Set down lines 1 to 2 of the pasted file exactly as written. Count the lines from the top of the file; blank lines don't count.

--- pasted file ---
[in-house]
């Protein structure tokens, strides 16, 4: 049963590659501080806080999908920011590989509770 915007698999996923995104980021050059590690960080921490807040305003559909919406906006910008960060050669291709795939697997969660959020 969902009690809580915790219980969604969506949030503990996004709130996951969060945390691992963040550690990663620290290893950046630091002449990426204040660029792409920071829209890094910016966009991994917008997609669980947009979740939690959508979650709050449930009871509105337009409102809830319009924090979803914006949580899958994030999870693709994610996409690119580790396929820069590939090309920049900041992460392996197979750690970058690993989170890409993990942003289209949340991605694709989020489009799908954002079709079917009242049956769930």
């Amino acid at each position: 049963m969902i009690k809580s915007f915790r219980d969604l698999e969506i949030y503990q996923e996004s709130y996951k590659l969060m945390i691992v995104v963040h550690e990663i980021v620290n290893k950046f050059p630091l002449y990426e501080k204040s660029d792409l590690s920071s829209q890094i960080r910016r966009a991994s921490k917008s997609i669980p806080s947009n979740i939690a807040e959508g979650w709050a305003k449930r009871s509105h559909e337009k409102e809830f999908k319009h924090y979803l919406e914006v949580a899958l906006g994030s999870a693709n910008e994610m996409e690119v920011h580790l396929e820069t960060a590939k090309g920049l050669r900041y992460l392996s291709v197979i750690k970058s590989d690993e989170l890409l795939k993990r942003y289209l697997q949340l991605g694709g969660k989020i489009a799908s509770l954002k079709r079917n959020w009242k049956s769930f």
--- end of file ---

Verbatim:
[in-house]
């Protein structure tokens, strides 16, 4: 049963590659501080806080999908920011590989509770 915007698999996923995104980021050059590690960080921490807040305003559909919406906006910008960060050669291709795939697997969660959020 969902009690809580915790219980969604969506949030503990996004709130996951969060945390691992963040550690990663620290290893950046630091002449990426204040660029792409920071829209890094910016966009991994917008997609669980947009979740939690959508979650709050449930009871509105337009409102809830319009924090979803914006949580899958994030999870693709994610996409690119580790396929820069590939090309920049900041992460392996197979750690970058690993989170890409993990942003289209949340991605694709989020489009799908954002079709079917009242049956769930």